8. That's all just crazy! if only you could save that "coral." I find the whole cracked glaze thing a bit scary -- if things can get under the glaze, what can get through it and into you when you use it (okay, not you right now, but the countless people in a piece's long history). Anyway, love that scalloped bowl.

  9. Ditto to what Carol said.
    Invisible cooties?
    Then again, maybe you aren't going to eat out of it.
    I've used bleach sometimes
    and other times baking soda,vinegar and a few drops of dish soap
    (I love how it foams up!)
    Now I will try Oxyiclean!
    Thanks for the tip.

  10. Wow, I can't believe what happened to that dish! Great tip on cleaning old food stains too!

  11. another one to try is hydrogen peroxide.
    It really does a fabulous job getting out old stains.
    My sister in law makes pottery and says to get rid of older pieces because of the "invisible" cracks in the glaze that allow buggy stuff to get in there. Yukk.
    Love the bowl and the faux coral!! xo marlis

  12. Steve it DOES look like coral and wow Meg's method does work perfectly!

    2013 Artists Series

  13. I've been dying to try the oxy trick on some of my stained lavender transferware (which would look fabulous against an antique Danish counter by the way) ever since I read it too. Thanks for being the guinea pig!
    :-) J

  14. That coral look is so symmetrical and I love the spontaneous reaction. Mimics nature and is a beautiful thing!
    Xo Nancy

  15. Great advice! I will try that on some old china I have. And this science teacher appreciates your fab and unexpected science experiment!

  16. Steve, we always learn something from your posts... this one in particular. Thanks for all the great info.

  17. scienceboy. Good find! I recently used oxyclean on a really burned (charred) le creuset enameled cast iron pan. Nothing else worked! It did.

  18. Careful, Bill Nye the Science Guy will be contacting you to be on his show! Cool post!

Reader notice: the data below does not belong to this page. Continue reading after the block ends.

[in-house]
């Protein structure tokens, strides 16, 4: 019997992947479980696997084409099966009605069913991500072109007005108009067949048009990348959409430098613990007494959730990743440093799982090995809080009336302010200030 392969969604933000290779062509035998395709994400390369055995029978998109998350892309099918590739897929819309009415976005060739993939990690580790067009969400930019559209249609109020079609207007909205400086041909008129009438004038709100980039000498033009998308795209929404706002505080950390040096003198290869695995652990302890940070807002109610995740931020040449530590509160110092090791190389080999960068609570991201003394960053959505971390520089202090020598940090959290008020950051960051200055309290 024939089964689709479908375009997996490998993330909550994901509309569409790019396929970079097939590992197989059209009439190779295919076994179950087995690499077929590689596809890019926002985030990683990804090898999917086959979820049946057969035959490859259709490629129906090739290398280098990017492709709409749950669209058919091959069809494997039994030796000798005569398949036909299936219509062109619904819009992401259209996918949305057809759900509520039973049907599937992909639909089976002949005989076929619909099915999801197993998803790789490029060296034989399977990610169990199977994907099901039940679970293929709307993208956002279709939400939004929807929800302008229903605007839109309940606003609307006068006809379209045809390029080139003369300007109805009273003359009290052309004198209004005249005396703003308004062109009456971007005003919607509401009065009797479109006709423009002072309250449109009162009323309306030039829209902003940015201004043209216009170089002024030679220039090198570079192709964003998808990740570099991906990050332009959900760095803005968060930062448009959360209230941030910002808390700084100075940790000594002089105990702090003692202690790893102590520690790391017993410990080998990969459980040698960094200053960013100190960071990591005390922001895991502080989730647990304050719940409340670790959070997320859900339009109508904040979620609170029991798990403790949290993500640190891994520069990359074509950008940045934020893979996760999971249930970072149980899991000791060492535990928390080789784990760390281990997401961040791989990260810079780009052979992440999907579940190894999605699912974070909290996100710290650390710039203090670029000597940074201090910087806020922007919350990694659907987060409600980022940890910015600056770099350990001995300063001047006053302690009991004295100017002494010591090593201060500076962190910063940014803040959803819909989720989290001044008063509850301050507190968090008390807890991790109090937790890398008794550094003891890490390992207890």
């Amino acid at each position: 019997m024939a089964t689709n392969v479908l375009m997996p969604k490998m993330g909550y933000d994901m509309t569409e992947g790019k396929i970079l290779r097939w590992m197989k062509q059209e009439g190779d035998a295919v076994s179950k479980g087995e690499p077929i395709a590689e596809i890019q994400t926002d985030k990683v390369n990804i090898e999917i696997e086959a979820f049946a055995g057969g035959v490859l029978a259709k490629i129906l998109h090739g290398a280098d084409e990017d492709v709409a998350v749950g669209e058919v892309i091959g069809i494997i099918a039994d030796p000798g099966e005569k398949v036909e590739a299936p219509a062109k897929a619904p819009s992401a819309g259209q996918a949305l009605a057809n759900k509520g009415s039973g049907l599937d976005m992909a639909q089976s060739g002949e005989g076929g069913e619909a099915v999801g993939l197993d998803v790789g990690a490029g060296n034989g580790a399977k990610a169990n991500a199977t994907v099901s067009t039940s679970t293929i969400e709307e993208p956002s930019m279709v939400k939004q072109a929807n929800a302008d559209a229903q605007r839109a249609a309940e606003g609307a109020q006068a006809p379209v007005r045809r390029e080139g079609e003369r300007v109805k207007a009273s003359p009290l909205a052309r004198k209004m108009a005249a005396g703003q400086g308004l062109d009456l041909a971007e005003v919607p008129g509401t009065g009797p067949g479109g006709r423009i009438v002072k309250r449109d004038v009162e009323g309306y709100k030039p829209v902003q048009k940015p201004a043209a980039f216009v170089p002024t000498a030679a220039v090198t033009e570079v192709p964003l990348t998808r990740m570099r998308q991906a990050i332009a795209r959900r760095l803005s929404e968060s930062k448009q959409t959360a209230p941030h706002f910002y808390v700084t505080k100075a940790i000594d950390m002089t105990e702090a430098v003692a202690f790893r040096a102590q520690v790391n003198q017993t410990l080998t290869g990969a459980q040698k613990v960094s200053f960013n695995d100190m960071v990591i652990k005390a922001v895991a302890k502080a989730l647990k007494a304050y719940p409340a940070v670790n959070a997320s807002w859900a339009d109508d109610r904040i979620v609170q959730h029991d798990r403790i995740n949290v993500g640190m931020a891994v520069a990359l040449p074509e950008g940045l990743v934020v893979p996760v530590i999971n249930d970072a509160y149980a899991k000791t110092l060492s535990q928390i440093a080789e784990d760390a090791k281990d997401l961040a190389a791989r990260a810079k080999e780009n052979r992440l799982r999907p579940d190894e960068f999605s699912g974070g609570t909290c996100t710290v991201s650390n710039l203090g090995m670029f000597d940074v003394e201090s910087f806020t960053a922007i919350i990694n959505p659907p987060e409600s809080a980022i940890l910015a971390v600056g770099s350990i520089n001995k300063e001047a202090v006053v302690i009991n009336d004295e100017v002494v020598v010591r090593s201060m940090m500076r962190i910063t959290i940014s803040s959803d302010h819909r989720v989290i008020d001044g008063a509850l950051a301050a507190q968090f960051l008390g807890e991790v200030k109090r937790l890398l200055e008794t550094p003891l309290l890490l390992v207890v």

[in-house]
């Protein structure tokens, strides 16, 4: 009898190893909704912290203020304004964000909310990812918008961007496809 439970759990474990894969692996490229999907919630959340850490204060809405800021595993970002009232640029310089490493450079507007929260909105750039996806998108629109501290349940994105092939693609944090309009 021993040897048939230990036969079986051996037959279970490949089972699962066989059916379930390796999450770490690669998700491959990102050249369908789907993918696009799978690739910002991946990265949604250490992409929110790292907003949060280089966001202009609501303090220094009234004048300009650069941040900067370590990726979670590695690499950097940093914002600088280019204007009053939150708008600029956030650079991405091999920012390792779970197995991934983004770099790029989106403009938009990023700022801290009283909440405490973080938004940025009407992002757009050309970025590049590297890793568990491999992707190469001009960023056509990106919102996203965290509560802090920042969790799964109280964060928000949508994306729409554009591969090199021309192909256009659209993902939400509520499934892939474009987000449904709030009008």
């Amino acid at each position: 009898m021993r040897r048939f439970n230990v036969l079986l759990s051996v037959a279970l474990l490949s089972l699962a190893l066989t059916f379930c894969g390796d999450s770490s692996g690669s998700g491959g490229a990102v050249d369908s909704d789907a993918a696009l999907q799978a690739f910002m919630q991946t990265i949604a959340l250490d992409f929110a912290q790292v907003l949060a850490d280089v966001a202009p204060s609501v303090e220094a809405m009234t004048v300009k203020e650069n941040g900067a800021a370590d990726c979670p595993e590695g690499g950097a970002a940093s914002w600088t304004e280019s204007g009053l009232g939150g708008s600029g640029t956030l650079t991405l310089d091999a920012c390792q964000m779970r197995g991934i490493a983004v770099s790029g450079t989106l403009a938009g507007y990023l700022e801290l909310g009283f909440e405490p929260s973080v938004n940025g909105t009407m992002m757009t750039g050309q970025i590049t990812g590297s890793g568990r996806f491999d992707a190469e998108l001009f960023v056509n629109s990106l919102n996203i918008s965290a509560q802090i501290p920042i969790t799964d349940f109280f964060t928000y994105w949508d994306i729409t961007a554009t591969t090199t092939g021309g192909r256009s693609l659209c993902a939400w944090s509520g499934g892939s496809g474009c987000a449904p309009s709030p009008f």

1. Ah, the joys of chemistry! :)

      Thanks for the tip and must catch up on some reading here...!

      xo Terri

  19. Better living through chemistry. I love that coral effect, it's beautiful. I'm now off to buy some oxy clean.

  20. Thanks for the shout-out! One of the things about Oxyclean is that it s basically hydrogen peroxide and baking soda, along with something that makes it granular. There are a lot of recipes for soaking in HP, and baking it in a low oven afterwards, but it must be done in an electric oven, which I don't have. So figuring out what Oxy is, I tried it and it worked like a charm.

  21. That was sweet they sent you that gorgeous bowl! Bloggers are so giving...thanks for the tip!

  22. Steve,
    I saw this on your instagram and it totally looks like coral. How it occurred exactly is so interesting. Love that pillow...saw that on your instagram too! I bought a few pieces of white pottery in Sarasota today after reading your post last evening and will be trying your oxyclean method. I just read Pigtown *Designs comment....I guess I had better do it fast while I still have en electric oven.

  23. I appreciate the tip, but am even more interested by the "coral" structure that appeared on your china. It would be fascinating to know if a similar reaction was happening in our seas.

  24. Great post. You are always so generous with your knowledge. I have an old platter that was my grandmothers. I will defiantly try is tip out. Awesome!

  25. Who knew about the coral like texture that appeared on your china. that is so fascinating.

  26. Wow...great tip, and must say I love the "coral" texture on the china!!

  27. I hope you are keeping the 'coral' - have a bell jar handy?

  28. Well holy smokes...I can't believe how much it looked like coral! Love the pillow.....have I met a pillow I didn't like yet?